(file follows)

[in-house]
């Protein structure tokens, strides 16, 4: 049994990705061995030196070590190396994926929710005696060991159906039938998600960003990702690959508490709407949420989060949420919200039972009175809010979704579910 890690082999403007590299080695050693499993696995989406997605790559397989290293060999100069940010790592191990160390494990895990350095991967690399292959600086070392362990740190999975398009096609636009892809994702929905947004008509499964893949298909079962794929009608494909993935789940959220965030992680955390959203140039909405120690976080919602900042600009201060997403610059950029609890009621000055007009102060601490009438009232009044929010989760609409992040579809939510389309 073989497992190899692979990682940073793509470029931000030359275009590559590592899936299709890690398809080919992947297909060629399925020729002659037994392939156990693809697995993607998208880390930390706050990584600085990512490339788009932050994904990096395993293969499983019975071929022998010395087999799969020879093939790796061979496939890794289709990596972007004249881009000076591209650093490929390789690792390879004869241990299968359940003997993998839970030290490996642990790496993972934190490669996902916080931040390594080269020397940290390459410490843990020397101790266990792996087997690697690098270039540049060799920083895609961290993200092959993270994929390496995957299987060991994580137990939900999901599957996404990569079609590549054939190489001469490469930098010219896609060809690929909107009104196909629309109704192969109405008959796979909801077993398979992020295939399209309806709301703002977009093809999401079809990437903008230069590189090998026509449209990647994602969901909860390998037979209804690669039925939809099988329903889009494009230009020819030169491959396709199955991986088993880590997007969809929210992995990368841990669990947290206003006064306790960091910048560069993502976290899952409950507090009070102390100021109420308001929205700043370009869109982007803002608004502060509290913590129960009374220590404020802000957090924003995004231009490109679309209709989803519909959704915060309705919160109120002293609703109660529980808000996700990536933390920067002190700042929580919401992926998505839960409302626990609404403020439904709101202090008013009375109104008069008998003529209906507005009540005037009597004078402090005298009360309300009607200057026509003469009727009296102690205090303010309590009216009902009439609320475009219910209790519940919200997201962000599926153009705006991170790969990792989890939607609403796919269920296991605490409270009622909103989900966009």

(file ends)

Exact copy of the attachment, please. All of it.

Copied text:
[in-house]
């Protein structure tokens, strides 16, 4: 049994990705061995030196070590190396994926929710005696060991159906039938998600960003990702690959508490709407949420989060949420919200039972009175809010979704579910 890690082999403007590299080695050693499993696995989406997605790559397989290293060999100069940010790592191990160390494990895990350095991967690399292959600086070392362990740190999975398009096609636009892809994702929905947004008509499964893949298909079962794929009608494909993935789940959220965030992680955390959203140039909405120690976080919602900042600009201060997403610059950029609890009621000055007009102060601490009438009232009044929010989760609409992040579809939510389309 073989497992190899692979990682940073793509470029931000030359275009590559590592899936299709890690398809080919992947297909060629399925020729002659037994392939156990693809697995993607998208880390930390706050990584600085990512490339788009932050994904990096395993293969499983019975071929022998010395087999799969020879093939790796061979496939890794289709990596972007004249881009000076591209650093490929390789690792390879004869241990299968359940003997993998839970030290490996642990790496993972934190490669996902916080931040390594080269020397940290390459410490843990020397101790266990792996087997690697690098270039540049060799920083895609961290993200092959993270994929390496995957299987060991994580137990939900999901599957996404990569079609590549054939190489001469490469930098010219896609060809690929909107009104196909629309109704192969109405008959796979909801077993398979992020295939399209309806709301703002977009093809999401079809990437903008230069590189090998026509449209990647994602969901909860390998037979209804690669039925939809099988329903889009494009230009020819030169491959396709199955991986088993880590997007969809929210992995990368841990669990947290206003006064306790960091910048560069993502976290899952409950507090009070102390100021109420308001929205700043370009869109982007803002608004502060509290913590129960009374220590404020802000957090924003995004231009490109679309209709989803519909959704915060309705919160109120002293609703109660529980808000996700990536933390920067002190700042929580919401992926998505839960409302626990609404403020439904709101202090008013009375109104008069008998003529209906507005009540005037009597004078402090005298009360309300009607200057026509003469009727009296102690205090303010309590009216009902009439609320475009219910209790519940919200997201962000599926153009705006991170790969990792989890939607609403796919269920296991605490409270009622909103989900966009």